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Marriage and Power: Age at first marriage and spousal age gap in Lesser Developed Countries

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  • Sarah Guilland Carmichael

Abstract

This paper examines age at first marriage for women and spousal age gap as an indicator for female agency from 1950 until 2005. Using a dataset of 77 LDCs this paper seeks to explore which variables determine differences at a country level in marriage patterns. We look at the influence of urbanisation, education, percentage population of Muslim faith, and family type. We find that education is key in determining at what age women marry, having as would be expected a positive effect on age at first marriage and depressing spousal age gap. Urbanisation is significant, with a positive effect on age and negative on spousal age gap, although the effect is not very large. The percentage Muslim variable depresses female age at first marriage and increases spousal age gap but only when family type is not controlled for. The initially strong negative effect of percentage population Muslim over the period under consideration on age of first marriage has decreased, which raises some interesting questions about the role of Islam in female empowerment.

Suggested Citation

  • Sarah Guilland Carmichael, 2011. "Marriage and Power: Age at first marriage and spousal age gap in Lesser Developed Countries," Working Papers 0015, Utrecht University, Centre for Global Economic History.
  • Handle: RePEc:ucg:wpaper:0015
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    File URL: http://www.cgeh.nl/sites/default/files/WorkingPapers/CGEH.WP_.No15.Carmichael.pdf
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    References listed on IDEAS

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    1. Malanima, Paolo, 2005. "Urbanisation and the Italian economy during the last millennium," European Review of Economic History, Cambridge University Press, vol. 9(01), pages 97-122, April.
    2. Becker, Gary S, 1973. "A Theory of Marriage: Part I," Journal of Political Economy, University of Chicago Press, vol. 81(4), pages 813-846, July-Aug..
    3. Gilles Duranton & Andrés Rodríguez-Pose & Richard Sandall, 2007. "Family Types and the Persistence of Regional Disparities in Europe," Bruges European Economic Research Papers 10, European Economic Studies Department, College of Europe.
    4. Jennifer Olmsted, 2005. "Gender, Aging, And The Evolving Arab Patriarchal Contract," Feminist Economics, Taylor & Francis Journals, vol. 11(2), pages 53-78.
    5. Tine De Moor & Jan Luiten Van Zanden, 2010. "Girl power: the European marriage pattern and labour markets in the North Sea region in the late medieval and early modern period -super-1," Economic History Review, Economic History Society, vol. 63(1), pages 1-33, February.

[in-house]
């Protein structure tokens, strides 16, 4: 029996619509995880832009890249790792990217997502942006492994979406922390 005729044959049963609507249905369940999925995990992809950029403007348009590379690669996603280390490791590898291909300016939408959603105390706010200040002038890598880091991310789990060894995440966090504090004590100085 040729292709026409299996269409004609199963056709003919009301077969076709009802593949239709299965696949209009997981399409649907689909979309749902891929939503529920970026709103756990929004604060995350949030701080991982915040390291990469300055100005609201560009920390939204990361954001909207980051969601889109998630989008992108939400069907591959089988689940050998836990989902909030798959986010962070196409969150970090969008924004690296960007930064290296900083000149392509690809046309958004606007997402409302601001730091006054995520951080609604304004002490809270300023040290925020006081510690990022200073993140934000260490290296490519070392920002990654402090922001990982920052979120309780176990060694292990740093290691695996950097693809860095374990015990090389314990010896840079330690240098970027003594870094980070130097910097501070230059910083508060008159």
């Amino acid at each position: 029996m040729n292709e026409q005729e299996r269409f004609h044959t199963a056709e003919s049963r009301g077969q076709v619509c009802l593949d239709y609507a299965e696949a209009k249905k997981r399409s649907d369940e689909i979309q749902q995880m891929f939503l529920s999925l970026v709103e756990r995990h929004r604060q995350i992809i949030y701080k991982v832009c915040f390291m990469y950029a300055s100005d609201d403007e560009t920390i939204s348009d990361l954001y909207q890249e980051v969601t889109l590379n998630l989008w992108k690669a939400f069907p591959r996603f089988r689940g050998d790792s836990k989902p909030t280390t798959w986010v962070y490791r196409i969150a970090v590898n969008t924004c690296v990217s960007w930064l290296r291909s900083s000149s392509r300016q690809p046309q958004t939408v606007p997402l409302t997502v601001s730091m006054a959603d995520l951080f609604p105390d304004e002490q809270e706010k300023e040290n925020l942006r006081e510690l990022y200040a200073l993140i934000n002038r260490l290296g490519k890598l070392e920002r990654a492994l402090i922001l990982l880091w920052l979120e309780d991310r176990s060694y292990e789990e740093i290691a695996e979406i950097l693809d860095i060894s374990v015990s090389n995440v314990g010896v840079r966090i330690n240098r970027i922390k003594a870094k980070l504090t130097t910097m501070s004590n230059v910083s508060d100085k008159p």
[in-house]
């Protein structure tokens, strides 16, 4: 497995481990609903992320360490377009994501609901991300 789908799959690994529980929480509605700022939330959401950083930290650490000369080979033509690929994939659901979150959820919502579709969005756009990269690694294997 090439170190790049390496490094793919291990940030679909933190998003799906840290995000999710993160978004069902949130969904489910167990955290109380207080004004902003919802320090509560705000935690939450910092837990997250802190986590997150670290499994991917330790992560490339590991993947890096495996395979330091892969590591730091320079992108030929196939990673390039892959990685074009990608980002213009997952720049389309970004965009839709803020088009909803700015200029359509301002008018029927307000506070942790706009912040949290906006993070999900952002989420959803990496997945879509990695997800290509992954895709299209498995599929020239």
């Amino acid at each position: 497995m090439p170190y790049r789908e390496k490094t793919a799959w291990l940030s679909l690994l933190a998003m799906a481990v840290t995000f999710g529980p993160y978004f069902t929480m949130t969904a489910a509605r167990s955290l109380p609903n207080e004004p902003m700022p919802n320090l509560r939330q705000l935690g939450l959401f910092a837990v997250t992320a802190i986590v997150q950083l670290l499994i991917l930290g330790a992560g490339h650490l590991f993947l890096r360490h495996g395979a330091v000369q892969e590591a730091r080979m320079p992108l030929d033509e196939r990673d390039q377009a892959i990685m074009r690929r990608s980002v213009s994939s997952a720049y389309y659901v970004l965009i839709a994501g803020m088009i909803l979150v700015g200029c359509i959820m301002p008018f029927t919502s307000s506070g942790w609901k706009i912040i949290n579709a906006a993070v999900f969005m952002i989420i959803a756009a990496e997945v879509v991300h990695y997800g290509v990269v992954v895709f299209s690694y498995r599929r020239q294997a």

6. Becker, Gary S, 1974. "A Theory of Marriage: Part II," Journal of Political Economy, University of Chicago Press, vol. 82(2), pages 11-26, Part II, .
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    Citations

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    Cited by:

    1. Auke Rijpma & Sarah Guilland Carmichael, 2015. "Testing Todd and Matching Murdock: Global Data on Historical Family Characteristics," Working Papers 0072, Utrecht University, Centre for Global Economic History.
    2. Anukriti, S & Dasgupta, Shatanjaya, 2017. "Marriage Markets in Developing Countries," IZA Discussion Papers 10556, Institute for the Study of Labor (IZA).
    3. Julia Anna Matz, 2016. "Productivity, Rank, and Returns in Polygamy," Demography, Springer;Population Association of America (PAA), vol. 53(5), pages 1319-1350, October.
    4. Alexander Stimpfle & David Stadelmann, 2016. "Marriage Age Affects Educational Gender Inequality: International Evidence," CREMA Working Paper Series 2016-02, Center for Research in Economics, Management and the Arts (CREMA).
    5. Silvana Maubrigades, 2015. "Connections between women`s age at marriage and social and economic development," Documentos de trabajo 39, Programa de Historia Económica, FCS, Udelar.
    6. repec:dau:papers:123456789/11404 is not listed on IDEAS
    7. Delprato, Marcos & Akyeampong, Kwame & Sabates, Ricardo & Hernandez-Fernandez, Jimena, 2015. "On the impact of early marriage on schooling outcomes in Sub-Saharan Africa and South West Asia," International Journal of Educational Development, Elsevier, vol. 44(C), pages 42-55.
    8. Delprato, Marcos & Akyeampong, Kwame & Dunne, Máiréad, 2017. "Intergenerational Education Effects of Early Marriage in Sub-Saharan Africa," World Development, Elsevier, vol. 91(C), pages 173-192.
    9. José Ortega, 2014. "A Characterization of World Union Patterns at the National and Regional Level," Population Research and Policy Review, Springer;Southern Demographic Association (SDA), vol. 33(2), pages 161-188, April.

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    Keywords

    Marriage patterns; female agency; age at first marriage; spousal age gap;

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